Jenny Taylor and John Steele
- • Introduction
- • Chemotherapy
- • Hormone therapy
- • Biological therapy
- • Transplants
- • Bisphosphonates
- • Other treatments
- • To be familiar with the various therapeutic agents used in the management of cancer
- • To be aware of the various oral adverse effects related to anti neoplastic treatments
- • To understand the role of the dentist during cancer treatment
A neoplasm is a new and abnormal growth of cells. A malignant neoplasm, more commonly known as cancer, has the potential to invade and spread throughout the body.
Management of cancer has traditionally focused on a trio of potential treatments including chemotherapy, surgery and radiotherapy; however, the area of antineoplastic therapeutics is rapidly progressing. Advanced new treatments are being developed to direct treatments in a more defined way. These include hormone therapies, biological therapies and bisphosphonates.
The number of patients surviving and living with cancer is increasing and many of these patients will be under the care of the oncology team and may be prescribed long-term antineoplastic therapies. The traditional intravenous inpatient ‘chemotherapy’ is still an important part of cancer management. However, a number of new medications for cancer now allow patients to self-administer treatments at home. These patients may not think of their medications as ‘chemotherapy’ especially those patients on oral tablet treatment, however it is essential that dentists are fully aware of all the drugs the patient may be taking due to the potential impact on oral health and interactions with dental prescribing.
This chapter will give a brief overview of the currently known therapeutics available for cancer (Table 22.1).
Table 22.1 The currently known therapeutics available for cancer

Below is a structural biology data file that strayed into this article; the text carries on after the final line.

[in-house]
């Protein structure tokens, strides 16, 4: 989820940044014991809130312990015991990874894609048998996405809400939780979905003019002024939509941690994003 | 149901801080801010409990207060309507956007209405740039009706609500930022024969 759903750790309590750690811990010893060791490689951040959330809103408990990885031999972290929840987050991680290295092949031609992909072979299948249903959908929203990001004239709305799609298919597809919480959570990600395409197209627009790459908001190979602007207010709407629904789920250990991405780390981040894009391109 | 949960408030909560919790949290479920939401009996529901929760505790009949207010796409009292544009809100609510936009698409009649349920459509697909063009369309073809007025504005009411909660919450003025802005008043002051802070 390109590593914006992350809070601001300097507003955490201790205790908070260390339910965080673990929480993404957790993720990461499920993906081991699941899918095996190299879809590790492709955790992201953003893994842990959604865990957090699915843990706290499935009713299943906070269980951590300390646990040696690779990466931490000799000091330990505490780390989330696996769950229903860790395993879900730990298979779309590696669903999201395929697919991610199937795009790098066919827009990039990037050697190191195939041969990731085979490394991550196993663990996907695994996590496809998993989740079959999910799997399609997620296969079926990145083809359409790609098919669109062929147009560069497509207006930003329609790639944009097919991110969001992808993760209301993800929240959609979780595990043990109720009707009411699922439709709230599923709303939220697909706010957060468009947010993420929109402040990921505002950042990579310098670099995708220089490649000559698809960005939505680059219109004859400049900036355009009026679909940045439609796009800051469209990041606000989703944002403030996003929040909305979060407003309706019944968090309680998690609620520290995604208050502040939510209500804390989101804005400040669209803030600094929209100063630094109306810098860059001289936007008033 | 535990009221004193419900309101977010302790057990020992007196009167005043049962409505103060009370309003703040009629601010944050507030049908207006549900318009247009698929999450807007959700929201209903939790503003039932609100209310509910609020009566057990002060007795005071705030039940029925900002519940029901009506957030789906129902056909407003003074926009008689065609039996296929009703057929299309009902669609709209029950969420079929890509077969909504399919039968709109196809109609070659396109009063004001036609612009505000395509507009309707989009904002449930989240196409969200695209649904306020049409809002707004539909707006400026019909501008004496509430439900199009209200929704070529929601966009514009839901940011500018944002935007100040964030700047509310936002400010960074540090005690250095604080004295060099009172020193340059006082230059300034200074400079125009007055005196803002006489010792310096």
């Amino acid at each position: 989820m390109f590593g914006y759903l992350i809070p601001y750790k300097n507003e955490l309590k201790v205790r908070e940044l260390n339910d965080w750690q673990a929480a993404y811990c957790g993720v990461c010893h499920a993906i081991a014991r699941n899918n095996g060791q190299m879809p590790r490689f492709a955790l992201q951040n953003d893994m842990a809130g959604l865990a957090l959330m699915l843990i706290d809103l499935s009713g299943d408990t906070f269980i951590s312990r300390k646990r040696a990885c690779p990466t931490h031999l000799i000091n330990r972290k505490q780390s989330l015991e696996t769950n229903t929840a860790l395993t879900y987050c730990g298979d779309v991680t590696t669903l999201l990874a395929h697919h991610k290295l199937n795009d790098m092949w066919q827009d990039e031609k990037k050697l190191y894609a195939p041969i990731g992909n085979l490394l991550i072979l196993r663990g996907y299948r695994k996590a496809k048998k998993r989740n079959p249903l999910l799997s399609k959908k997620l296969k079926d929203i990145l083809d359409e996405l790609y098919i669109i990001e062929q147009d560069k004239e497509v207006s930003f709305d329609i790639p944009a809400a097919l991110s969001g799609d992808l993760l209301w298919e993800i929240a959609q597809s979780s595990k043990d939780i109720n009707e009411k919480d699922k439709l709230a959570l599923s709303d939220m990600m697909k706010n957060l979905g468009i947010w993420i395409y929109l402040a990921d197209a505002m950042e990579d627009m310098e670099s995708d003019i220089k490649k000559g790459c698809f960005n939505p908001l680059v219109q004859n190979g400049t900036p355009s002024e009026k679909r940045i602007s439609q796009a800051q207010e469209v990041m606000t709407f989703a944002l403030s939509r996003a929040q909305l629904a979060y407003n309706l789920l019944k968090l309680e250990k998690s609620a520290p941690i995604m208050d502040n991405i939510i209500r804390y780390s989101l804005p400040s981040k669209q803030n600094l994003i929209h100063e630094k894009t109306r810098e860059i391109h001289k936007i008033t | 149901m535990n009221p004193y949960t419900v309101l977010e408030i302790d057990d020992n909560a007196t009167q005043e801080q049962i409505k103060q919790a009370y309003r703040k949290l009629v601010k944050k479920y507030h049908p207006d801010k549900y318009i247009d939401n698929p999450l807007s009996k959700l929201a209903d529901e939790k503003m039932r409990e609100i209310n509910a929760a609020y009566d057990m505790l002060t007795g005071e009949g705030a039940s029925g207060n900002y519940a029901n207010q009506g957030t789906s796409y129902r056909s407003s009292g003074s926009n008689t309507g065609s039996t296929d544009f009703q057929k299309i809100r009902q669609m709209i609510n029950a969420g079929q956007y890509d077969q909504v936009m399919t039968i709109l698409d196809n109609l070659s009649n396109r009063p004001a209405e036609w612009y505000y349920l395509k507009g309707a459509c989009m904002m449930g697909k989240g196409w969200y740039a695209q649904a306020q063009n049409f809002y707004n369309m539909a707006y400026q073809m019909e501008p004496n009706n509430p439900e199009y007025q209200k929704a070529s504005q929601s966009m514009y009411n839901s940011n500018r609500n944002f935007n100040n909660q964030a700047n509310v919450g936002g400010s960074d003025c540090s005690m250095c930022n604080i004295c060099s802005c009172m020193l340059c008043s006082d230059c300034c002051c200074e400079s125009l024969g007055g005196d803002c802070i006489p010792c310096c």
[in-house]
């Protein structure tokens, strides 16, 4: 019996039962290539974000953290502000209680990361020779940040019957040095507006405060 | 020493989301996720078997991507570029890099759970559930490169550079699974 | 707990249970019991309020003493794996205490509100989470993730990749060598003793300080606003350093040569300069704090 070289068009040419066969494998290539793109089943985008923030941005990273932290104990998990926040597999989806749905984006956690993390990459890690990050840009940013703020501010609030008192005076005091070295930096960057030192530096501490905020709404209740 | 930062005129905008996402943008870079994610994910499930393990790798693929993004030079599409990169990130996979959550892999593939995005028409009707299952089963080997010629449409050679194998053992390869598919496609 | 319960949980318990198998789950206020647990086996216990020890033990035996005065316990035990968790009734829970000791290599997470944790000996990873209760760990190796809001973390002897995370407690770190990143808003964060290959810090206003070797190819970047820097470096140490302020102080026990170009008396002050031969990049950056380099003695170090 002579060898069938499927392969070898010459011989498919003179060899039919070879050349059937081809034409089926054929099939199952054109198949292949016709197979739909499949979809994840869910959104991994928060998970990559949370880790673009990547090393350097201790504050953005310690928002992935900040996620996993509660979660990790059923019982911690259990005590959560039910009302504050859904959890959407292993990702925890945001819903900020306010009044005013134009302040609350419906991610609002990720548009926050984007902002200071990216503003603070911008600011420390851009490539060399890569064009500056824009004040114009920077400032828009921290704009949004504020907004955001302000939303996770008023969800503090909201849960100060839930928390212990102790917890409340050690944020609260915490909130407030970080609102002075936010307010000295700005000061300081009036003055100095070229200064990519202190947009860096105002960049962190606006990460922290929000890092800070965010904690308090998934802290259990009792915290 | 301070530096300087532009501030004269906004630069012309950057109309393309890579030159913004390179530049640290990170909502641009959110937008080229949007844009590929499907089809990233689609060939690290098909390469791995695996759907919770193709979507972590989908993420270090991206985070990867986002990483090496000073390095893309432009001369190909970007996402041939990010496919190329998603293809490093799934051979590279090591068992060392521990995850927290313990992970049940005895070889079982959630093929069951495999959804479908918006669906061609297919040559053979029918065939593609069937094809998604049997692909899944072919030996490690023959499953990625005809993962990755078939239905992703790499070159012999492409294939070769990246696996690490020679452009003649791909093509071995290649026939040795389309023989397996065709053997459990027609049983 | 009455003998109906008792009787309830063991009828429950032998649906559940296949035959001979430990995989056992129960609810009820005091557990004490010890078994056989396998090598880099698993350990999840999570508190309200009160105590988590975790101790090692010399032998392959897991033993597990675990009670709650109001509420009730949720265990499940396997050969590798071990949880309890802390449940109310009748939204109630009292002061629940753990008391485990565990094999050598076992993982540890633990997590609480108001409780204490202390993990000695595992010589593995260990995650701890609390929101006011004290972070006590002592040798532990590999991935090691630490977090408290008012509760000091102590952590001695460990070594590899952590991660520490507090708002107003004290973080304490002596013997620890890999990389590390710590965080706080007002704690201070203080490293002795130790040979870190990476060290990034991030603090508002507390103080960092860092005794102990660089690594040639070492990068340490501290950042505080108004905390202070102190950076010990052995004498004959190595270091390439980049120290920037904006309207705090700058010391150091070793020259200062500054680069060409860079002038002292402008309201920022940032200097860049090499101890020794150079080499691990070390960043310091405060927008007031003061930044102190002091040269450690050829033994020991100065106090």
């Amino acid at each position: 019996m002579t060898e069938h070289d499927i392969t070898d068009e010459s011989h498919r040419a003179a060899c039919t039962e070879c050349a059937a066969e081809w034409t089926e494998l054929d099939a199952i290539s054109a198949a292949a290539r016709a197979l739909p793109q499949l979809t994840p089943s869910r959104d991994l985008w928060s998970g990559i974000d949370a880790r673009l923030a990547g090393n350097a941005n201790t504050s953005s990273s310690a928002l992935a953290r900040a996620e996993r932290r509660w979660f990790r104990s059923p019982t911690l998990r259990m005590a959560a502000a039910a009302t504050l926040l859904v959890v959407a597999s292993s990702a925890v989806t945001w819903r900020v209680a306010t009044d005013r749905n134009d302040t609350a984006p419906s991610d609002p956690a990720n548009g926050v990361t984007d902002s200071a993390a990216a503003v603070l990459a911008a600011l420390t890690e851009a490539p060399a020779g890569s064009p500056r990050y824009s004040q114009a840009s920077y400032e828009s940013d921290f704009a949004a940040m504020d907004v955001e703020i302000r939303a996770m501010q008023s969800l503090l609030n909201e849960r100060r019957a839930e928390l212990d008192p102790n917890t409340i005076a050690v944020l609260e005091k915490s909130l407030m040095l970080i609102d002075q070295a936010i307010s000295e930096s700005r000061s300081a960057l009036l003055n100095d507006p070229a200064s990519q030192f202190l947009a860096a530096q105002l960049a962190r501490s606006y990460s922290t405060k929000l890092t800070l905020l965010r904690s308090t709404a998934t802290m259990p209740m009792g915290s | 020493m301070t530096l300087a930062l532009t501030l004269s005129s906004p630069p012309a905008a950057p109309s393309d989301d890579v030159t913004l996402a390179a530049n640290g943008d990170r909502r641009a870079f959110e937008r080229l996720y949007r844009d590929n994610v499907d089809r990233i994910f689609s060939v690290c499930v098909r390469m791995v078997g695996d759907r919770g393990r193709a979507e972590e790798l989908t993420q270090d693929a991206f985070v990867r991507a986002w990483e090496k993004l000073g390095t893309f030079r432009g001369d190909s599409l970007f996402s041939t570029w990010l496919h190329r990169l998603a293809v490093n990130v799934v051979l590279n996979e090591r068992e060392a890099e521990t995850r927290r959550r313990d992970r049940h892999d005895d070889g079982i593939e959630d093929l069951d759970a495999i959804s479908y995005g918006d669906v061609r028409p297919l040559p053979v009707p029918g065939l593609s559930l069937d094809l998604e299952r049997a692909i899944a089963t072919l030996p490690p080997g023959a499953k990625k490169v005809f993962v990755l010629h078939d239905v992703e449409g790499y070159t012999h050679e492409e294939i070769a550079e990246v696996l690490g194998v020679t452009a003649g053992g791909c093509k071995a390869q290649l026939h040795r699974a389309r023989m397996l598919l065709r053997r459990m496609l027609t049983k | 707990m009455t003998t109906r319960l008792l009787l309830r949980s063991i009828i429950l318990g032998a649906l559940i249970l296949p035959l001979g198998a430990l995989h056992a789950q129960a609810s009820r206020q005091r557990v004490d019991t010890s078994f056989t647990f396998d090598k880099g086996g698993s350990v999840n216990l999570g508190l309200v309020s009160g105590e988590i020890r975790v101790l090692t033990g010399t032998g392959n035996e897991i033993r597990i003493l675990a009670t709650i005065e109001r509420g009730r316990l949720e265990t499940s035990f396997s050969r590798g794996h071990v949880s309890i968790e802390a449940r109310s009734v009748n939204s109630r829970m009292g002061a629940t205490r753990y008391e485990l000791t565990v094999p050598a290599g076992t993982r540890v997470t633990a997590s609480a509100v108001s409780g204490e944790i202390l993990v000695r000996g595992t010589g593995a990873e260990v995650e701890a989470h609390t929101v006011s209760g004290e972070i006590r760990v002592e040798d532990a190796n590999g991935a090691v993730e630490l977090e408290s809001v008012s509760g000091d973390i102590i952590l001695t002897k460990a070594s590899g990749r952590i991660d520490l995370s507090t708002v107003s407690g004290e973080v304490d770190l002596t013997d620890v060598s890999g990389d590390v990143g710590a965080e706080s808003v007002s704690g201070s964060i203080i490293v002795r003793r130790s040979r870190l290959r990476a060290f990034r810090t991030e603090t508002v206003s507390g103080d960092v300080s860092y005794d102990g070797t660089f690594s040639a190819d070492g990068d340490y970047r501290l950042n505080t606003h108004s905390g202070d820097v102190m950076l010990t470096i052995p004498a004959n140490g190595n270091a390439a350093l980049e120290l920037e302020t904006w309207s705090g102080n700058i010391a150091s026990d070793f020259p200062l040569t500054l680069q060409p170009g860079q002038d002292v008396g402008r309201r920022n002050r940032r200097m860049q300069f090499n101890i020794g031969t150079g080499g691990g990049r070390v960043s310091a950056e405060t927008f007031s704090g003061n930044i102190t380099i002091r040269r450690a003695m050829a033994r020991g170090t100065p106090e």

Chemotherapy literally translated means treatment with drugs, but in cancer, chemotherapy describes the use of cytotoxic treatments. There are over 100 different cytotoxic drugs available for cancer treatment. Patients can be treated with both individual and combination regimes.
There are a number of generic side effects that are commonly associated with cytotoxic drugs. These are listed in Table 22.2.
Table 22.2 Generic side effects of cytotoxic drugs
|Adverse reproductive function|
|Bone marrow suppression|
|Gastrointestinal (nausea and vomiting)|
|Tumour lysis syndrome|
These side effects, in turn, may be managed by a range of specific agents, for example, folinic acid is used to counter the effects of methotrexate which is a folic acid antagonist (see Table 22.3).
Table 22.3 Therapeutics used to prevent and treat the side effects of cytotoxic drugs
|Amifostine for chemotherapy-induced neutropenic infection and nephrotoxicity|
|Dexrazoxane to treat anthracycline side effects|
|Folinic acid for chemotherapy-induced mucositis and myelosuppression|
|Levofolonic acid for chemotherapy-induced mucositis and myelosuppression|
|Mesna to prevent urothelial toxicity (given with cyclophosphamide, ifosfamide)|
|Palifermin for chemotherapy-induced mucositis and myelosuppression|
Cytotoxic therapeutics can be divided into the drug types shown in Table 22.4.
Table 22.4 Cytotoxic therapeutics
These are the most commonly used cytotoxic drugs. They work by causing damage to the DNA within the cell which stops the cell from replicating. The main action is on rapidly proliferating cells leading to a depletion of B and T cell lymphocytes and suppression of both cell-mediated immunity and antibody production.
The main problems encountered with prolonged use of this group of drugs are teratogenicity and an increase in the incidence of acute non-lymphoblastic leukaemia (especially when treatment is combined with radiotherapy). The more common alkylating drugs are shown in Table 22.5. Cisplatin, an alkylating-like drug, is particularly used in testicular and ovarian cancers.